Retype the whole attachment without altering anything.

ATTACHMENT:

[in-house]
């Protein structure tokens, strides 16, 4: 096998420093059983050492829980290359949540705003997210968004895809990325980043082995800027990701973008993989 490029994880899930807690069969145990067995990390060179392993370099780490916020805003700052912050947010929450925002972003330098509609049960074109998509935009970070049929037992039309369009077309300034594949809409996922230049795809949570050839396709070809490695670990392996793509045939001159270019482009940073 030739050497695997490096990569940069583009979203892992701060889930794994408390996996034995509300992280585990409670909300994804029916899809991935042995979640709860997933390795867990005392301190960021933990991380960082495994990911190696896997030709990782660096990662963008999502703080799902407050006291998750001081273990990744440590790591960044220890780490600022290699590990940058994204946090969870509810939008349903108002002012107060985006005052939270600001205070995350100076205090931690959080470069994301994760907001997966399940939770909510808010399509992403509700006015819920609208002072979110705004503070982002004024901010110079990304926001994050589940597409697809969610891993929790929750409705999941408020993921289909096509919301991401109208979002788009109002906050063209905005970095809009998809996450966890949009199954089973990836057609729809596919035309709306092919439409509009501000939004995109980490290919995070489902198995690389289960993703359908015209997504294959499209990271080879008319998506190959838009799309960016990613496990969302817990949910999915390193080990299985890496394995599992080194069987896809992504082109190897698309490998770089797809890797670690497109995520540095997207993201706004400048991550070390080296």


[in-house]
């Protein structure tokens, strides 16, 4: 096998420093059983050492829980290359949540705003997210968004895809990325980043082995800027990701973008993989 490029994880899930807690069969145990067995990390060179392993370099780490916020805003700052912050947010929450925002972003330098509609049960074109998509935009970070049929037992039309369009077309300034594949809409996922230049795809949570050839396709070809490695670990392996793509045939001159270019482009940073 030739050497695997490096990569940069583009979203892992701060889930794994408390996996034995509300992280585990409670909300994804029916899809991935042995979640709860997933390795867990005392301190960021933990991380960082495994990911190696896997030709990782660096990662963008999502703080799902407050006291998750001081273990990744440590790591960044220890780490600022290699590990940058994204946090969870509810939008349903108002002012107060985006005052939270600001205070995350100076205090931690959080470069994301994760907001997966399940939770909510808010399509992403509700006015819920609208002072979110705004503070982002004024901010110079990304926001994050589940597409697809969610891993929790929750409705999941408020993921289909096509919301991401109208979002788009109002906050063209905005970095809009998809996450966890949009199954089973990836057609729809596919035309709306092919439409509009501000939004995109980490290919995070489902198995690389289960993703359908015209997504294959499209990271080879008319998506190959838009799309960016990613496990969302817990949910999915390193080990299985890496394995599992080194069987896809992504082109190897698309490998770089797809890797670690497109995520540095997207993201706004400048991550070390080296």